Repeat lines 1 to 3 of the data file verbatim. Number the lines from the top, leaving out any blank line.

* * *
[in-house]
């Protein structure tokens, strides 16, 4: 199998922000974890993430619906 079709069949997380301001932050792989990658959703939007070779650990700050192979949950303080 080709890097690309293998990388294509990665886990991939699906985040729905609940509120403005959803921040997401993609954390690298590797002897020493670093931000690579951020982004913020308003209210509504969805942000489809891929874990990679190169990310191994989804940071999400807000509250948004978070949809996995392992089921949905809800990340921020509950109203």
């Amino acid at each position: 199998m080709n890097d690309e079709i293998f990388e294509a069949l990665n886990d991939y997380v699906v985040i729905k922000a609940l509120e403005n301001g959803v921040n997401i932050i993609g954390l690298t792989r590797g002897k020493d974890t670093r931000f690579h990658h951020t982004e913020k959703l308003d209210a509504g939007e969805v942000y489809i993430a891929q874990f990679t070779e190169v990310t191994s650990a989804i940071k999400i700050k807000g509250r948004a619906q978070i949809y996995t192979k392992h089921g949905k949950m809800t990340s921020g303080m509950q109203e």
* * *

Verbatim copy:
[in-house]
């Protein structure tokens, strides 16, 4: 199998922000974890993430619906 079709069949997380301001932050792989990658959703939007070779650990700050192979949950303080 080709890097690309293998990388294509990665886990991939699906985040729905609940509120403005959803921040997401993609954390690298590797002897020493670093931000690579951020982004913020308003209210509504969805942000489809891929874990990679190169990310191994989804940071999400807000509250948004978070949809996995392992089921949905809800990340921020509950109203």
């Amino acid at each position: 199998m080709n890097d690309e079709i293998f990388e294509a069949l990665n886990d991939y997380v699906v985040i729905k922000a609940l509120e403005n301001g959803v921040n997401i932050i993609g954390l690298t792989r590797g002897k020493d974890t670093r931000f690579h990658h951020t982004e913020k959703l308003d209210a509504g939007e969805v942000y489809i993430a891929q874990f990679t070779e190169v990310t191994s650990a989804i940071k999400i700050k807000g509250r948004a619906q978070i949809y996995t192979k392992h089921g949905k949950m809800t990340s921020g303080m509950q109203e």